Forces of habit

By Serdar Yegulalp | 2015/09/29 11:56

One of the perils of designing a successor to an application you have used every day is unthinkingly recreating the things about it that weren't all that good anyway, but which you grew habituated to and stopped thinking about. This is rarely big, ambitious stuff; it's typically little things -- and while they might not seem like much from the inside, they could turn out to be terribly alienating to a newcomer.

Here's a f'rinstance. In Movable Type, a blog post has two major text fields: the "body" and the "more". Texts in the "body" section are shown in their entirety on the blog's homepage and in the archives; the "body" and the "more" are what's shown on the actual page of the post.

In WordPress, there's only a body field, but you can insert a <!-- more --> tag to show where a page should be split between those two fields.

I found the first approach to be cumbersome over time, in big part because I like being able to see the entire text of a post when I'm editing it in the browser. So for MeTal, I used the WordPress approach, but with an additional wrinkle: you can insert as many page-split tags as you like. The resulting pagination is then used at the discretion of whatever template you're working with. This provides us with a built-in way to do article pagination, among other things.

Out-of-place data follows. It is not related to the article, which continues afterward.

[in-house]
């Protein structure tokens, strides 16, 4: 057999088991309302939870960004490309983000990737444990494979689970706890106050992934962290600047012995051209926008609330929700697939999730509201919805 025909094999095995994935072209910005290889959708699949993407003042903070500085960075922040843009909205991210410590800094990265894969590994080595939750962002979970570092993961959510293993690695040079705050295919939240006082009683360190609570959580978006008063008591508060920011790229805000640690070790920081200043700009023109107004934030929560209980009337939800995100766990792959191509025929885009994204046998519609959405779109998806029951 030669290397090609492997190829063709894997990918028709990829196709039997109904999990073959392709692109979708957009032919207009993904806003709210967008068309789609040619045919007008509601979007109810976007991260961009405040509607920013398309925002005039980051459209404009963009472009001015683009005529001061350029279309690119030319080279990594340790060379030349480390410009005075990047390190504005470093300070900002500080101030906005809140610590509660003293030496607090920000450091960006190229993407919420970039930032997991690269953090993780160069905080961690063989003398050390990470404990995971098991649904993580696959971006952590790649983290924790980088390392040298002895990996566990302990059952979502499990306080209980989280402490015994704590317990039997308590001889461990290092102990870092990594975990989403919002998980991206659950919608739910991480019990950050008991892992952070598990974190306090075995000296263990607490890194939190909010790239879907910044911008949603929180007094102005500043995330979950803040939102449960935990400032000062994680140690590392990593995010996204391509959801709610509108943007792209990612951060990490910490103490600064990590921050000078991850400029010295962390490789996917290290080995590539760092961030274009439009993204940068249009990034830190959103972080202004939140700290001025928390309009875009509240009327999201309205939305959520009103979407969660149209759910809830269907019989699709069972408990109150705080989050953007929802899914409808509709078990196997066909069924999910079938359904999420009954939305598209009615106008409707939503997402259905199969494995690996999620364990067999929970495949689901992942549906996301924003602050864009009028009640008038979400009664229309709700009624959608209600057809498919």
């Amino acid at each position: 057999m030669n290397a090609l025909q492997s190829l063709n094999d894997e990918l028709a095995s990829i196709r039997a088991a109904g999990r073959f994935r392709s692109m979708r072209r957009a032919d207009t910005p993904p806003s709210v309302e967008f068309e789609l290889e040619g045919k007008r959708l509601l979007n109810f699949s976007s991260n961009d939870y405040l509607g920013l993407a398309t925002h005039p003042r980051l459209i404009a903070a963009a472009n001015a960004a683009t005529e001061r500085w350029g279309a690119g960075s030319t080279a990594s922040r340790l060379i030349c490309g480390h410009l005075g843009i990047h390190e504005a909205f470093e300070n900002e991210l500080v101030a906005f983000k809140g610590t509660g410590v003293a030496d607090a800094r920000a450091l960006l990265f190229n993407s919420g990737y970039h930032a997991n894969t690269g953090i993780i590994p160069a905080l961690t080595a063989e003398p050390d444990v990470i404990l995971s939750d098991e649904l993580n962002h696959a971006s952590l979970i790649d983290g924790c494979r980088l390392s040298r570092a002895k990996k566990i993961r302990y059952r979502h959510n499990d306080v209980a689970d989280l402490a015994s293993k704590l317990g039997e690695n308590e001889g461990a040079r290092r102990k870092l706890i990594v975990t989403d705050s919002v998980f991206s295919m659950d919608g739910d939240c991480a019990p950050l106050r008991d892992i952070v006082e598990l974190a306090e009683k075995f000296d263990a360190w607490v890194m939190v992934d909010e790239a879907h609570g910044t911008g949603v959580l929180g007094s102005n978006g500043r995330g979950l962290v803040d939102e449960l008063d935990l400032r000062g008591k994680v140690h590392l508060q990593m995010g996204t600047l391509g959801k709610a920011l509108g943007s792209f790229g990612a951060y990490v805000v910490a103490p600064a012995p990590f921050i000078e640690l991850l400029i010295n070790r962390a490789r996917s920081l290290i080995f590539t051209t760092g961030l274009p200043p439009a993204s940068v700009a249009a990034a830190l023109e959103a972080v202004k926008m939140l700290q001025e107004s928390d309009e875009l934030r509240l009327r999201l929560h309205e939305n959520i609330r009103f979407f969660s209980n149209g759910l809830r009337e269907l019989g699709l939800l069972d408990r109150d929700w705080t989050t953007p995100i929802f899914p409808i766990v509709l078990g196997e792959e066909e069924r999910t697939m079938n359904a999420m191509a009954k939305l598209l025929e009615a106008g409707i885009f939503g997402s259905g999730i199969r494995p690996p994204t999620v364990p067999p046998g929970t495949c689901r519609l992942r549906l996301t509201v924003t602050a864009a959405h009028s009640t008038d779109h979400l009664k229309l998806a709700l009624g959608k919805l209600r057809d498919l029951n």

My current problem is two-fold:

  1. This kind of page-splitting comes with a certain number of implicit assumptions about how texts are meant to be broken across pages. For instance, one of the current assumptions I have is that the first page-split tag is always meant to describe where the homepage excerpt goes, for things like page-counting when dealing with multi-page posts. I imagine I could work around this by simply creating a new kind of page-reference variable, one that counts all page-split tags, alongside the regular page-reference variable that considers the first one to be a homepage-excerpt split and thus not part of the actual page count. But I haven't tested any of this in production yet.
  2. I keep forgetting to put in page-split tags.

I strongly suspect, though, that the first problem is going to be far more of the issue for most people than the second one. The vast, vast majority of bloggers out there use WordPress or something akin to it. Movable Type is worth taking inspiration from for its internal behaviors, but replicating its quirks are going to be lost on everyone but me -- and the vast majority of them aren't things I wanted to keep, anyway!

Tags: Movable Type WordPress design

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